The accusation by Premier Annastacia Palaszczuk that Pauline Hanson is trying to rip $1.6 billion from her home state to send to Western Australia is untrue. The gross injustice to Western Australia was caused by Canberra and should be corrected by Canberra, not Queensland.
The GST was introduced because the High Court, almost a century after federation, found all state taxes on goods at any point in the production and distribution chain to be unconstitutional. Throwing federal and state governments into disarray, the Court ruled that this was because section 90 of the Constitution gave the federal parliament the exclusive power to impose duties of customs and excise.
There were two possible solutions. Either ask the people to amend the Constitution or for Canberra to step in and raise the taxes for the states.
Quite courageously, John Howard put his government on the line by going to the 1998 election promising to impose a GST with the proceeds going to the states. He won but he lost the popular vote.
There were two serious faults in the new tax.
First, it uses an obscure formula to apply what is called ‘Horizontal Fiscal Equalization’ so that inefficient state governments are subsidised by the most efficient. The theory is that all state and territory governments should be able to provide the same standard of infrastructure and services. But there is no way of ensuring this is will be achieved. In fact, it could encourage even worse governments. They could ban the building of dams and adopt foolish energy policies making the state poorer.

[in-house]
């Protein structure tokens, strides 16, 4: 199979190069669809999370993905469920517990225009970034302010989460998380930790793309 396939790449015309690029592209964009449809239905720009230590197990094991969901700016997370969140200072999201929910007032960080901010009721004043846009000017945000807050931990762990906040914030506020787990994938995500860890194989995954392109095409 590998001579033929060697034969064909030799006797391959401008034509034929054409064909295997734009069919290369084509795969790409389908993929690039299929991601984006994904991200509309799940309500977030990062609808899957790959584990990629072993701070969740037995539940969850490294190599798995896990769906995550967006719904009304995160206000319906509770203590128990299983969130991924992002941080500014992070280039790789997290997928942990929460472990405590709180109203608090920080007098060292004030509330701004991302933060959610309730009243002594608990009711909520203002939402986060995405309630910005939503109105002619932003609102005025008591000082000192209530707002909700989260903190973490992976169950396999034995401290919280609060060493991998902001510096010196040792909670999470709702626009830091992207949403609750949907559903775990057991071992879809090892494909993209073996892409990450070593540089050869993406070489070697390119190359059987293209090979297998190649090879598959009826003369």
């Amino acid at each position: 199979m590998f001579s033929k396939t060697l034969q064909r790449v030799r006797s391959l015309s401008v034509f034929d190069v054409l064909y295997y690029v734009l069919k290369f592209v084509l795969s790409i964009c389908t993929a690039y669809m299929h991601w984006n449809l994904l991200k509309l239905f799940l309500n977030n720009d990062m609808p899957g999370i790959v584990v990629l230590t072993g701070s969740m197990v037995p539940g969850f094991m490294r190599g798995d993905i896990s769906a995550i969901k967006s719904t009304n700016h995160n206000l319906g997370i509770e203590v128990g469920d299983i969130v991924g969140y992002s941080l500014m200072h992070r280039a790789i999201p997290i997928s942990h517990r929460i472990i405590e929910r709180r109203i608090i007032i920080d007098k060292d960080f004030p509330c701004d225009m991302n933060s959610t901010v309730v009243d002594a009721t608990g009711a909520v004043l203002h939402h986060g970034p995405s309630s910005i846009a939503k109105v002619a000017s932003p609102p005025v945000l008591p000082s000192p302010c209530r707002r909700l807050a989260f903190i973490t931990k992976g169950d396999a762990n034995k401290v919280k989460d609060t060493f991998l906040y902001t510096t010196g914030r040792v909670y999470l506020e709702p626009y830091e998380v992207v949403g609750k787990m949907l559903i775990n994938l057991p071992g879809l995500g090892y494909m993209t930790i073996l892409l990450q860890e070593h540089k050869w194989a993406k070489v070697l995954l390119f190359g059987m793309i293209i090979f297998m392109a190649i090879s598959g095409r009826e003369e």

Common sense would tell you that a bad government should be answerable to its electorate, not subsidised by Western Australians. After all, if a state government has serious financial problems, the constitution provides that the Commonwealth (and not Western Australia) can help with a section 96 federal grant. The Commonwealth can put conditions on the grant to require the state government to cure the underlying problem.
Making the people of Western Australia use their hard-earned money to fix up the mess created by other governments, state or territorial, offends the primary rule about taxation in a federation. Best explained by the US Founding Father Alexander Hamilton, this is that ‘individual States should possess an independent and uncontrollable authority to raise their own revenues for the supply of their own wants.’
There was a second fundamental fault in the new tax, another sleight of hand. Constitutionally, the territories are completely Canberra’s responsibility, with the power to overrule territorial laws and change territory constitutions. With the GST, the Commonwealth sneakily transferred its responsibilities for its territories to the states. All this explains the ludicrous situation where Western Australians receive about 30 cents in every dollar of GST collected while the very affluent ACT gets a generous bonus, Tasmania almost double and the Northern Territory over five dollars for every dollar of the GST collected there. Who pays? Western Australians.
The solution is not to take money from Queensland or any other state or territory. The problem was created by Canberra’s judges and politicians. It’s Canberra’s to solve, not Queensland’s. In the meantime, as Pauline Hanson says, the Western Australians are entitled to the money they collect. Canberra should not tax them at about 70 cents in each dollar of GST collected.
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